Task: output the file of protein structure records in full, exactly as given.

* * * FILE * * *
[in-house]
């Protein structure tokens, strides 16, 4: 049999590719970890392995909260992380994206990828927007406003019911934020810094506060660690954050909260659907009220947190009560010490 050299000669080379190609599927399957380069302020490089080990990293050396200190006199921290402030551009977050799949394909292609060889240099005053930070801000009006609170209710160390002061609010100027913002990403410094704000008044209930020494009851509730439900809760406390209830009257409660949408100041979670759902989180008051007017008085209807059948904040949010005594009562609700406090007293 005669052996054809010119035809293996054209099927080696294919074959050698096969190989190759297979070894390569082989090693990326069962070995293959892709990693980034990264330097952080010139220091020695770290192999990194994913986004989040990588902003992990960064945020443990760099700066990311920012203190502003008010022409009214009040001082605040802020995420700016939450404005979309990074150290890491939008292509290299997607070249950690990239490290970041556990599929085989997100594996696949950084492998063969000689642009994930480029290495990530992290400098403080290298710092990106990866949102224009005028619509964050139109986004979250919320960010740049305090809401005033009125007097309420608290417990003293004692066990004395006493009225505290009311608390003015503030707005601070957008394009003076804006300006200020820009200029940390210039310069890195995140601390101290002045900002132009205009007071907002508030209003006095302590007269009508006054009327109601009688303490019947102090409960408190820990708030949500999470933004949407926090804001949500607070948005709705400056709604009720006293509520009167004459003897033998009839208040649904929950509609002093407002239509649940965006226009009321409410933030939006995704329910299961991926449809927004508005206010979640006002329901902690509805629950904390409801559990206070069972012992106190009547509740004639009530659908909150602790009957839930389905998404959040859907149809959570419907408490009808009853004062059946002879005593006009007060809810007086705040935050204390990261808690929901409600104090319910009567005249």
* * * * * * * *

[in-house]
């Protein structure tokens, strides 16, 4: 049999590719970890392995909260992380994206990828927007406003019911934020810094506060660690954050909260659907009220947190009560010490 050299000669080379190609599927399957380069302020490089080990990293050396200190006199921290402030551009977050799949394909292609060889240099005053930070801000009006609170209710160390002061609010100027913002990403410094704000008044209930020494009851509730439900809760406390209830009257409660949408100041979670759902989180008051007017008085209807059948904040949010005594009562609700406090007293 005669052996054809010119035809293996054209099927080696294919074959050698096969190989190759297979070894390569082989090693990326069962070995293959892709990693980034990264330097952080010139220091020695770290192999990194994913986004989040990588902003992990960064945020443990760099700066990311920012203190502003008010022409009214009040001082605040802020995420700016939450404005979309990074150290890491939008292509290299997607070249950690990239490290970041556990599929085989997100594996696949950084492998063969000689642009994930480029290495990530992290400098403080290298710092990106990866949102224009005028619509964050139109986004979250919320960010740049305090809401005033009125007097309420608290417990003293004692066990004395006493009225505290009311608390003015503030707005601070957008394009003076804006300006200020820009200029940390210039310069890195995140601390101290002045900002132009205009007071907002508030209003006095302590007269009508006054009327109601009688303490019947102090409960408190820990708030949500999470933004949407926090804001949500607070948005709705400056709604009720006293509520009167004459003897033998009839208040649904929950509609002093407002239509649940965006226009009321409410933030939006995704329910299961991926449809927004508005206010979640006002329901902690509805629950904390409801559990206070069972012992106190009547509740004639009530659908909150602790009957839930389905998404959040859907149809959570419907408490009808009853004062059946002879005593006009007060809810007086705040935050204390990261808690929901409600104090319910009567005249």